State v. Armendariz, No. 78452-3.

CourtUnited States State Supreme Court of Washington
Writing for the CourtJ. Johnson
Citation160 Wn.2d 106,156 P.3d 201
PartiesSTATE of Washington, Respondent, v. Ismael ARMENDARIZ, Petitioner.
Decision Date19 April 2007
Docket NumberNo. 78452-3.
156 P.3d 201
160 Wn.2d 106
STATE of Washington, Respondent,
v.
Ismael ARMENDARIZ, Petitioner.
No. 78452-3.
Supreme Court of Washington, En Banc.
Argued March 13, 2007.
Decided April 19, 2007.

[156 P.3d 202]

Elaine L Winters, Washington Appellate Project, Seattle, WA, for Petitioner.

Scott Frederick Leist, James Morrissey Whisman, King County Prosecutor's Office, Prosecuting Atty. King County, King County Pros/App Unit Supervisor, Seattle, WA, for Respondent.

J.M. JOHNSON, J.


¶ 1 The Sentencing Reform Act of 1981(SRA), chapter 9.94A RCW, authorizes trial courts to impose crime-related prohibitions1 as part of defendants' sentences.2 We conclude that, as part of any felony sentence, such crime-related prohibitions may include orders prohibiting contact with victims or witnesses for the statutory maximum term. Thus, we hold that the trial court in the present case did not abuse its discretion in imposing a five-year no-contact order as part of petitioner Ismael Armendariz's sentence for third-degree assault.3

FACTS AND PROCEDURAL HISTORY

¶ 2 In November 2003, the Seattle Municipal Court issued an order forbidding Armendariz from having contact with Ms. Nonas-Truong through May 2004. However, in January 2004, Armendariz went to Nonas-Truong's residence. After arguing with Nonas-Truong, Armendariz left the premises. Later that same day, police responded to a 911 call reporting a possible domestic violence incident at the home. Upon arrival, Officer Chittenden went inside the residence to speak with Nonas-Truong and locked the door. While Officer Chittenden was inside, Armendariz returned and began yelling and banging on the front door. Officer Chittenden called for back-up, but then opened the door before his back-up arrived because he was afraid Armendariz would flee. Armendariz and Officer Chittenden ended up in a struggle, fighting on the floor until other officers arrived and helped take Armendariz into custody. Both Officer Chittenden and Armendariz suffered injuries for which they received medical treatment.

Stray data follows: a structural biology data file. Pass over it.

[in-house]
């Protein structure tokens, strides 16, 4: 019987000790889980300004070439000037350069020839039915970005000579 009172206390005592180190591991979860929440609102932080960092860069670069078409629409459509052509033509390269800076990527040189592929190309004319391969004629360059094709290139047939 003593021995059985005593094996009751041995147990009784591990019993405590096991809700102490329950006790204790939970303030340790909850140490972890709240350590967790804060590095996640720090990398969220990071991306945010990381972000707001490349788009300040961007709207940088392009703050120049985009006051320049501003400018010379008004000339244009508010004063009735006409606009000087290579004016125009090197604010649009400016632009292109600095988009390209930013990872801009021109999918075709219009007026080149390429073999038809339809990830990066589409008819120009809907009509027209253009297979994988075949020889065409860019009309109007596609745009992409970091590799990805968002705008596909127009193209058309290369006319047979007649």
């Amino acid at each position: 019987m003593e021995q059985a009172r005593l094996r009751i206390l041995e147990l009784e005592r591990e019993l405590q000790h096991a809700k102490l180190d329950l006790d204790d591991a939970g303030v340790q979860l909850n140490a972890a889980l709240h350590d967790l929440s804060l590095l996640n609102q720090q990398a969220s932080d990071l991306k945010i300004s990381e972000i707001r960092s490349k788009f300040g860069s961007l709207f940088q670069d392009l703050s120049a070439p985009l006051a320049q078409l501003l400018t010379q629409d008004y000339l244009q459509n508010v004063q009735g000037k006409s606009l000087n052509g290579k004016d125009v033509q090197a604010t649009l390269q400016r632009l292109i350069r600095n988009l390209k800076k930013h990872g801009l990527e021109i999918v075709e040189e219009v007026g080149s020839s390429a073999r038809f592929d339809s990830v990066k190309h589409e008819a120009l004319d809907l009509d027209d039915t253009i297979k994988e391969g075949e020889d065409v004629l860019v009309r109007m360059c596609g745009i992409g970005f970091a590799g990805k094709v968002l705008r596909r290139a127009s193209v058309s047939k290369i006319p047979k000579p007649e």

¶ 3 Armendariz was charged with third-degree assault and misdemeanor violation of a court order. Clerk's Papers (CP) at 1-2. A jury found Armendariz guilty as charged. CP at 30, 54. For the assault, Armendariz was sentenced to three months in jail followed by 12 months' community custody. CP at 34. The court also issued an order prohibiting Armendariz from contacting Nonas-Truong for five years. CP at 34. Additionally, the court imposed a condition of Armendariz's community custody prohibiting contact with Nonas-Truong. CP at 37. For violating a court order, the court gave Armendariz a 12-month suspended sentence on the condition that he serve five months in jail, have no contact with Nonas-Truong, and complete a domestic-violence treatment program. CP at 38-39.

¶ 4 Armendariz appealed his judgment and sentence to Division One of the Court of Appeals. See State v. Armendariz, 131 Wash.App. 1036, 2006 WL 322363, at *3, 2006 Wash.App. LEXIS 185, at *4 (per curiam) (unpublished). Armendariz's claims included: (1) that he received ineffective assistance of counsel, (2) that his postarrest statement was erroneously admitted into evidence, (3)

156 P.3d 203

that the trial court exceeded its statutory authority in issuing a no-contact order regarding Nonas-Truong as part of Armendariz's sentence for assaulting Officer Chittenden, and (4) that the trial court exceeded its authority in ordering Armendariz to participate in domestic violence treatment. Id., 2006 WL 322363, at **2, 3, 4, at **4, 6, 10, 12. The Court of Appeals rejected all of Armendariz's claims. Id., 131 Wash.App. 1036, 2006 WL 32236, at ** 2, 3, 4 at **6, 9, 12, 13.

¶ 5 In his petition for review, Armendariz submitted four issues to this court. We granted review solely as to the trial court's authority to impose a no-contact order effective for a term equal to the statutory maximum for Armendariz's assault offense. State v. Armendariz, 158 Wash.2d 1018, 149 P.3d 378 (2006).

ANALYSIS

A. Standard of Review

¶ 6 The imposition of crime-related prohibitions is generally reviewed for abuse of discretion. State v. Ancira, 107 Wash. App. 650, 653, 27 P.3d 1246 (2001). However, the key question in this case is not whether the trial court abused its discretion in exercising admittedly existing authority, but rather whether the trial court had any authority under the SRA to impose the no-contact order at issue. Because this case hinges on a matter of statutory interpretation, de novo is the appropriate standard of review. State v. J.P., 149 Wash.2d 444, 449, 69 P.3d 318 (2003).